How did he design the logo?


Mizukami For example, NTT's logo was designed to resemble the "trajectory of the planets". NTT's corporate identity (CI) project was carried out by PAOS, led by Motoo Nakanishi. PAOS had developed a number of CI's at the time, including for Mazda, BRIDGSTONE and AJINOMOTOA. Mr. Kamekura was asked to design a logo by Mr. Nakanishi. Later, after the logo had been decided upon, POAS produced an extensive design manual.


 How did he go about editorial design?


Mizukami  Mr.Kamekura has designed a variety of books, including the binding of complete works of literature, collections of artists' work, and magazines. One of the books that left the greatest impression on me was "Minga of the Yi Dynasty", published by Kodansha in 1982. A man named Shoichiro Shiwaike had a huge amount of colour film of Yi Dynasty folk paintings and was exploring the possibility of publishing it. Kamekura said that as he looked at them, he "felt as if he was tapping into a treasure trove". From then on, he became absorbed in Yi Dynasty folk paintings, and composed and edited a three-volume book, but publication was temporarily suspended. It was then that Shiwaike suddenly died in an accident. Later, a publisher was found and the book was finally re-edited into two volumes.


 Other notable editorial designs by Kamekura include photographer Yasuhiro Ishimoto's "Katsura: Tradition and Creation in Japanese Architecture" and Ken Domon's "Children of Chikuho", a series of children's photography books.


Mizukami Also, unexpectedly, Kamekura was very fond of neon signs.


 That's the first I've heard of it.


Mizukami Neon took the world by storm as an important outdoor advertisement during the period of high economic growth. Ginza-street in particular was a flowering area, and many famous artists were involved in the design of neon. Among them were the neon lights for Teijin and NEC, designed by Kenji Ito, "Milliontex", "Nikon" and "Meiji Seika" by Kamekura were the two best. Unfortunately, there is very little material on neon signs left.


 We feel that the way he carries out his work is already very Kamekura-like. Even while confronting people, he seems to be thinking about his own ideas and solidifying his concepts.


Mizukami It's true that he didn't make the printing company send out many proofs. I think he explored as many possibilities as possible before making the print, and had already completed the design in his minds. The proofs were a confirmation of that.
I was also impressed by the fact that sometimes, when he got an advertising job, he would write the copy himself. I think he had the whole picture in his head, including the copy. I think that Kamekura was blessed with many talents, not only in graphic design. However, he didn't want to be called an art director, and insisted on being a graphic designer.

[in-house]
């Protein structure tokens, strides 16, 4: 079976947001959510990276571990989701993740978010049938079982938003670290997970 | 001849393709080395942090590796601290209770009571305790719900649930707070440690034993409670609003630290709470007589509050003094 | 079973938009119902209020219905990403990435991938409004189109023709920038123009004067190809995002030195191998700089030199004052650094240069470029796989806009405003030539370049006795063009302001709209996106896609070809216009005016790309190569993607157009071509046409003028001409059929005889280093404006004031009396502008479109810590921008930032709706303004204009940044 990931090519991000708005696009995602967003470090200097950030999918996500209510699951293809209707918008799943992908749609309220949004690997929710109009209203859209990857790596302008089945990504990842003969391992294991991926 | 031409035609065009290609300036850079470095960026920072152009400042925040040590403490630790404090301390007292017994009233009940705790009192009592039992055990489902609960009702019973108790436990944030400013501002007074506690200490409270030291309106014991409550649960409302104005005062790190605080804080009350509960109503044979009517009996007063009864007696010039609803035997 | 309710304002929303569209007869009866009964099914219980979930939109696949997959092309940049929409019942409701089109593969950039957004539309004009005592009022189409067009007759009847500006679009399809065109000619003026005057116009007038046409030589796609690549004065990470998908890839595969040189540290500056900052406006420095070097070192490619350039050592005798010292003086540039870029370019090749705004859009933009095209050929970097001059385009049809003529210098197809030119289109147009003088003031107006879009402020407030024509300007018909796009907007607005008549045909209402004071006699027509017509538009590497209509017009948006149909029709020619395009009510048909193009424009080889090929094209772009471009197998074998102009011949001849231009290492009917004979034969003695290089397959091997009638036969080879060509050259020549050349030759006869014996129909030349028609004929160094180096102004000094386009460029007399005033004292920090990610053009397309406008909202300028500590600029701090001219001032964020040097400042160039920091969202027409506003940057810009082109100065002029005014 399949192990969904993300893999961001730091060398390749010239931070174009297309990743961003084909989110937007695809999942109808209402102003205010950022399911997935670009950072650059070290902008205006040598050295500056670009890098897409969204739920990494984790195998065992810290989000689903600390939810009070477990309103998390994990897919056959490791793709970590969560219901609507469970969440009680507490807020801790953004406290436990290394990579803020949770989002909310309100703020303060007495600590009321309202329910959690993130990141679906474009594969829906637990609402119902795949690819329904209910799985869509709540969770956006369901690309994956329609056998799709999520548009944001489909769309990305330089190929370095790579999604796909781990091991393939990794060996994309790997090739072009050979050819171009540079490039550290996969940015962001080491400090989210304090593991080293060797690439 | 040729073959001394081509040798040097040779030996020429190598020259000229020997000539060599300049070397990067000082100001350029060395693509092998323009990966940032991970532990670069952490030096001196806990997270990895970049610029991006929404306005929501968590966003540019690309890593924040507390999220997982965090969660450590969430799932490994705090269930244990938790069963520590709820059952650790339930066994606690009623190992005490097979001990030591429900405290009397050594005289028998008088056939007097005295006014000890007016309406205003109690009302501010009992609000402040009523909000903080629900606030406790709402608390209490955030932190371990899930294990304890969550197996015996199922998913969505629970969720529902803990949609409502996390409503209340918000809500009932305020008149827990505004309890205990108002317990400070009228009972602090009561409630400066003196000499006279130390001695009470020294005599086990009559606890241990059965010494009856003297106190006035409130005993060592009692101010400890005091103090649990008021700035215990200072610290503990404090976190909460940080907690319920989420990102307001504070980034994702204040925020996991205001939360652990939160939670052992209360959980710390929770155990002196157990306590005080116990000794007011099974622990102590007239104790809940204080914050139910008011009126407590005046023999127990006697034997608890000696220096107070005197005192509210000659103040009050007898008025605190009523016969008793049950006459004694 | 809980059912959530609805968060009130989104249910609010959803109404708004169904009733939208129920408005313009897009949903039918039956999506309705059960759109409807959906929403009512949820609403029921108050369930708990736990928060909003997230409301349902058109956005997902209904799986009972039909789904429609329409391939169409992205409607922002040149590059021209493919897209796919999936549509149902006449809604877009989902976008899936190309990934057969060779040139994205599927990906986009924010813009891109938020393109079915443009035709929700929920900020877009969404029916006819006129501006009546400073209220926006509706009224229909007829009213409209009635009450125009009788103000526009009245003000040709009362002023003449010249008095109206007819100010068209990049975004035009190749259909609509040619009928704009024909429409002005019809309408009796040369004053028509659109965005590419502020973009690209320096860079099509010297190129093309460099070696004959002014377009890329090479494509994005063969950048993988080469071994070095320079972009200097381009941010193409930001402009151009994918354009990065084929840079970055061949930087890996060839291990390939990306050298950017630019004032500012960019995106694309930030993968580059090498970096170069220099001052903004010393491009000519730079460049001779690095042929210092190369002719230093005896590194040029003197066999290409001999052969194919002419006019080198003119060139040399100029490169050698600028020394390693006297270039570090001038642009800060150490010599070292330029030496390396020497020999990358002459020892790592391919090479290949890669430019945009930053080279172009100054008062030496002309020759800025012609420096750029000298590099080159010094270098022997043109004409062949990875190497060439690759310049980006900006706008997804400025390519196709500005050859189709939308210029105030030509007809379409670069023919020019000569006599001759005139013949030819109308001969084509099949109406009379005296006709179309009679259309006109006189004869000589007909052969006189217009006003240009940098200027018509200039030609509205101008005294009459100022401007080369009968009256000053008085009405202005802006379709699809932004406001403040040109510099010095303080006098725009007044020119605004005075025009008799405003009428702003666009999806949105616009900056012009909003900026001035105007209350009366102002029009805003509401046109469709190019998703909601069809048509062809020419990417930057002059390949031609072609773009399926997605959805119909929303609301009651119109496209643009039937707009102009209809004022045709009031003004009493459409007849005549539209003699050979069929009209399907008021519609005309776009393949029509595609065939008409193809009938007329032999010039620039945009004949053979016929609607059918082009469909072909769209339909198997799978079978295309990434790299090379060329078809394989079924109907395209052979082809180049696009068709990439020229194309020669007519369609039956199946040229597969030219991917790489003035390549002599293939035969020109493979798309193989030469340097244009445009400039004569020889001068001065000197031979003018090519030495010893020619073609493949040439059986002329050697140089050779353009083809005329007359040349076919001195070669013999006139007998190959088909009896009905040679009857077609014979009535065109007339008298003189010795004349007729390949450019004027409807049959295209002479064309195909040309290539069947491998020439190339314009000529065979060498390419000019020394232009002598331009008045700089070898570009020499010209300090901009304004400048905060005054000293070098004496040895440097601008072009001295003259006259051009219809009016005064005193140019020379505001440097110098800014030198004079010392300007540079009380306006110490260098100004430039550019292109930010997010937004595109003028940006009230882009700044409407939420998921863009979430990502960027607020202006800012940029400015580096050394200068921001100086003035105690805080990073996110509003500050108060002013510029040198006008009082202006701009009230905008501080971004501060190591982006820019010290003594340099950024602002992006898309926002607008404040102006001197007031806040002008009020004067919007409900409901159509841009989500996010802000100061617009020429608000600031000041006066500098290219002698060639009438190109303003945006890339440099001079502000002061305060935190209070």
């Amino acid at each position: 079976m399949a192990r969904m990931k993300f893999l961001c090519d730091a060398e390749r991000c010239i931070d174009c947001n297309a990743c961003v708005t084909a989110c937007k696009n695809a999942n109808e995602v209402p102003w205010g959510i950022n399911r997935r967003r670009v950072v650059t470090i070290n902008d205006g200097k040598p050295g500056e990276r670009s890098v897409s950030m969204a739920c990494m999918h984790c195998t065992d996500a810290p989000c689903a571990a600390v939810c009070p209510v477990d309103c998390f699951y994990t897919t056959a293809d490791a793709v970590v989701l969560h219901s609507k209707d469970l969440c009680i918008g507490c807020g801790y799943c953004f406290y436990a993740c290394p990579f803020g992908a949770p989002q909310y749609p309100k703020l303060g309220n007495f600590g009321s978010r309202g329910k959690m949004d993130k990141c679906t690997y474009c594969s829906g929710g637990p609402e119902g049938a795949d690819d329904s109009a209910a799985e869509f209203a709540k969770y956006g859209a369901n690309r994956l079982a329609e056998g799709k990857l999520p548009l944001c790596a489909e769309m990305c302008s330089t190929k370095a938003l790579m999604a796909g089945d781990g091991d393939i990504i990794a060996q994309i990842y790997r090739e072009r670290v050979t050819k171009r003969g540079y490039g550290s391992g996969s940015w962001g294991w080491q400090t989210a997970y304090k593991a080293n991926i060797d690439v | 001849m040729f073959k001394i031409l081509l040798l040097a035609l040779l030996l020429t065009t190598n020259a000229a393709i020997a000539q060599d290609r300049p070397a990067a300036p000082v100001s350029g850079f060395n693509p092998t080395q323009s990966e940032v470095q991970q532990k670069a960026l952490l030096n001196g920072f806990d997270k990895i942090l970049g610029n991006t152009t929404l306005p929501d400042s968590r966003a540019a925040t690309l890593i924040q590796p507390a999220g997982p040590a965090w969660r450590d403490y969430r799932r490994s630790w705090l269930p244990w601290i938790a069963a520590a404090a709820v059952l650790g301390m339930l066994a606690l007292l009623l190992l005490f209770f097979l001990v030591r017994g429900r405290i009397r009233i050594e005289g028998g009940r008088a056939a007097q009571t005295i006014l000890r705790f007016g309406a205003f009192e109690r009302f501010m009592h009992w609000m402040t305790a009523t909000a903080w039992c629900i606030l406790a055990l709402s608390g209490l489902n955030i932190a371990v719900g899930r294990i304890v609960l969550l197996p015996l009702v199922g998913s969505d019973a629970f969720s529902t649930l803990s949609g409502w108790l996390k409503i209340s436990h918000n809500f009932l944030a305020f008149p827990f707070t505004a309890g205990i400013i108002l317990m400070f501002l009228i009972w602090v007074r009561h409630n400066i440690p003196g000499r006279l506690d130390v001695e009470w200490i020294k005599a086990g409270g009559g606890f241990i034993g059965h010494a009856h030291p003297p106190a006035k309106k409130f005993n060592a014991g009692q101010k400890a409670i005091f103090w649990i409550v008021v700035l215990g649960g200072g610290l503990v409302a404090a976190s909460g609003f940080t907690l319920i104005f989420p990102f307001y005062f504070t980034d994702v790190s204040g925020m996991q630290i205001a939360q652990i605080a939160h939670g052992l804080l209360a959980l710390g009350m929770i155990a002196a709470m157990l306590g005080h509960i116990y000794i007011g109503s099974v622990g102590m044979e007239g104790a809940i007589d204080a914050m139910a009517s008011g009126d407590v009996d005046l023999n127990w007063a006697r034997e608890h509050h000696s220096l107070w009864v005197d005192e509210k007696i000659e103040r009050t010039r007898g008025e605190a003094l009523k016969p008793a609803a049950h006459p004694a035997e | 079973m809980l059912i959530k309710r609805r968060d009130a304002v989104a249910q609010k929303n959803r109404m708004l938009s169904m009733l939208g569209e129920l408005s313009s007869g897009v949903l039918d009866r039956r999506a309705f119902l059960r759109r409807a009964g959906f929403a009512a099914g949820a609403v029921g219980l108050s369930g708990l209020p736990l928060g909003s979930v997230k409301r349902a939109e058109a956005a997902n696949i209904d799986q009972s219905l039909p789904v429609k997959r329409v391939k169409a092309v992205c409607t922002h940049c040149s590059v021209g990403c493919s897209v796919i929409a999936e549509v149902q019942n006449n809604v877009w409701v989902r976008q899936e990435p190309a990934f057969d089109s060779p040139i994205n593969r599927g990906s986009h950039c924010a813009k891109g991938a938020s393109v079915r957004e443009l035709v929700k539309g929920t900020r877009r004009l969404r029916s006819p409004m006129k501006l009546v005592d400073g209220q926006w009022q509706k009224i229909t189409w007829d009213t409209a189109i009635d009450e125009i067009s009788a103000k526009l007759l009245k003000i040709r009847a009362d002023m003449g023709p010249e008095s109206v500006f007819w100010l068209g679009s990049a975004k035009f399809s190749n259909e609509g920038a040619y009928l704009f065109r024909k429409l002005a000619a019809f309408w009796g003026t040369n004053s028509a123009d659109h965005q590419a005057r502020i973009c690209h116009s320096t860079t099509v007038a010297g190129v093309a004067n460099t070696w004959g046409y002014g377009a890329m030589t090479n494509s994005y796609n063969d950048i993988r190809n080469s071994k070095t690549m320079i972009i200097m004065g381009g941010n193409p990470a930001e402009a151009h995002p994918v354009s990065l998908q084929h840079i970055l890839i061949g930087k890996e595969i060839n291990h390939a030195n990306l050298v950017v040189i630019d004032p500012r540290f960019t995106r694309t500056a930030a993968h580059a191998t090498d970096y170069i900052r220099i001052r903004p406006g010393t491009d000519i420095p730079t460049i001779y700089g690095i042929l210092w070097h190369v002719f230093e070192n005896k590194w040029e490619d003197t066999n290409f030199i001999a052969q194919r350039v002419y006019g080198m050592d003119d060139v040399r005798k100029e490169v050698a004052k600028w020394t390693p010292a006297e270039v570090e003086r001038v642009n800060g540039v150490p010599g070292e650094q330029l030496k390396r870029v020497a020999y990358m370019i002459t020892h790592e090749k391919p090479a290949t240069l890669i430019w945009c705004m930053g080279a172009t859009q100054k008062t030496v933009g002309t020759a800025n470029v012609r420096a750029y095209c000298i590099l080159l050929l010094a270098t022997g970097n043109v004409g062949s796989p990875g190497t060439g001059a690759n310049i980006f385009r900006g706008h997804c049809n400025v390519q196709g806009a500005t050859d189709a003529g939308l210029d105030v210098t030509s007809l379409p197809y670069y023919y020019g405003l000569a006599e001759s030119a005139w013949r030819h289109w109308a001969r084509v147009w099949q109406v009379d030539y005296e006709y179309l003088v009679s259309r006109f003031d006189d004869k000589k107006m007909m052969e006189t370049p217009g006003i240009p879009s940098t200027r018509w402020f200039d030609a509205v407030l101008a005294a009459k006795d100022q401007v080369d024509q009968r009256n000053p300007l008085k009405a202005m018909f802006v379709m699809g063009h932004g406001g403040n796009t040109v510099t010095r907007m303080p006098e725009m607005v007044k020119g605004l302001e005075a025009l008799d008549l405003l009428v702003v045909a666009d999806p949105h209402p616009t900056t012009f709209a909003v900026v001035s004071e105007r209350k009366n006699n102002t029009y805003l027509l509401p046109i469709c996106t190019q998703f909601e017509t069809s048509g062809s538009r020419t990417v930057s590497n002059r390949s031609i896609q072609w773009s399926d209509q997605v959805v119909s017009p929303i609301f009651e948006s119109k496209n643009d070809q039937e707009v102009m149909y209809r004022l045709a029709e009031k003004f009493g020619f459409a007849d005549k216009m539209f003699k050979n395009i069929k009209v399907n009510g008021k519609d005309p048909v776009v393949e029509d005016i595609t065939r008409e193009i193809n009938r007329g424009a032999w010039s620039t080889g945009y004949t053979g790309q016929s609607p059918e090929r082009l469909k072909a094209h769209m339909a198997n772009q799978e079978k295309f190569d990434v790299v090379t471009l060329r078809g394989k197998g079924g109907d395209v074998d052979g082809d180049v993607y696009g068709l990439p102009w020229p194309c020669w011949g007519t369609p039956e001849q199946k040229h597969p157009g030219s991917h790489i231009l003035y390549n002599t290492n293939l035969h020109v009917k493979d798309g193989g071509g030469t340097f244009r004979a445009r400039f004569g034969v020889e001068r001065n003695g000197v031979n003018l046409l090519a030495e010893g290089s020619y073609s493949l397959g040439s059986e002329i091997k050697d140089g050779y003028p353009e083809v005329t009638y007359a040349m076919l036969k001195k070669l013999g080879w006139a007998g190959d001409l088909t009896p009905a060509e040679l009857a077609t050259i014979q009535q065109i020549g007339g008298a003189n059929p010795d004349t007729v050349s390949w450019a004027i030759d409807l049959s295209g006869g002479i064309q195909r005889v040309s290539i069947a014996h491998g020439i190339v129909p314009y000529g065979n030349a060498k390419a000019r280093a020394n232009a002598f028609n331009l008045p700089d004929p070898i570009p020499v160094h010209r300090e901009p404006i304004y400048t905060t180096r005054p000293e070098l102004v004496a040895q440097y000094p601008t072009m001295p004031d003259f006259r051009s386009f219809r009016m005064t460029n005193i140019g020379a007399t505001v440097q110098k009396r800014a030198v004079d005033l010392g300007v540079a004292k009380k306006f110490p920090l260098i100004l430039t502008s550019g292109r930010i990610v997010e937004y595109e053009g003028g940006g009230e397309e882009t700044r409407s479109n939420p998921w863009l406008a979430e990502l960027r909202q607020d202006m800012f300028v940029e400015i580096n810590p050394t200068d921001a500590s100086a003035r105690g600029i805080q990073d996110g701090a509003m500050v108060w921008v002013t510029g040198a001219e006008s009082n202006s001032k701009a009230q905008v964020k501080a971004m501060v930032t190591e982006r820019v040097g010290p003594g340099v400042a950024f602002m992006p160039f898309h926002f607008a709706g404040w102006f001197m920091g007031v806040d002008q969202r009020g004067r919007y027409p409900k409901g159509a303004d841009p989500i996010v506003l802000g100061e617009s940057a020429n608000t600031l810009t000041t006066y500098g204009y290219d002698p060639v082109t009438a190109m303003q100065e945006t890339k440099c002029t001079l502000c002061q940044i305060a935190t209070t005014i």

Contribution to the graphic design world


 Speaking of Kamekura's design archives, the Yusaku Kamekura Design Award, which is given to graphic designers, is also a meaningful activity for the development of future generations and the advancement of the graphic design world. Can you tell us how the Kamekura Prize came to be?


Mizukami The Yusaku Kamekura Design Award has been awarded annually for 20 years since 1998. The top 10 or so entries are selected by a panel of 11 members of The Yusaku Kamekura Design Award Jury, including three external judges, from among the entries submitted to the JAGDA Yearbook.
It is funded by donations from bereaved families and managed by JAGDA (Japan Graphic Design Association). It is run by JAGDA . This year, 2016, is the 19th edition, so next year, 2017, the 20th edition, will be a milestone.
Kamekura's brother, Eiji Kamekura, was a major factor in the establishment of the award. Eiji himself was involved in advertising, and he wanted to carry on Yusaku Kamekura's legacy in this way, so he consulted with Ikko Tanaka, Kazumasa Nagai and Shigeo Fukuda to establish the award.


 Mr. Kamekura not only left behind some great works, but also laid the foundations for the Japanese graphic design world.


Mizukami After the war, Mr.Kamekura was one of the founding members of Japan Advertising Artists Club, aiming to develop the design world. At that time, the graphic design world was divided between the West and the East of Japan. In the west, Yoshio Hayakawa and Ryuichi Yamashiro were active, Kamekura went to Kansai (the West) to meet them himself.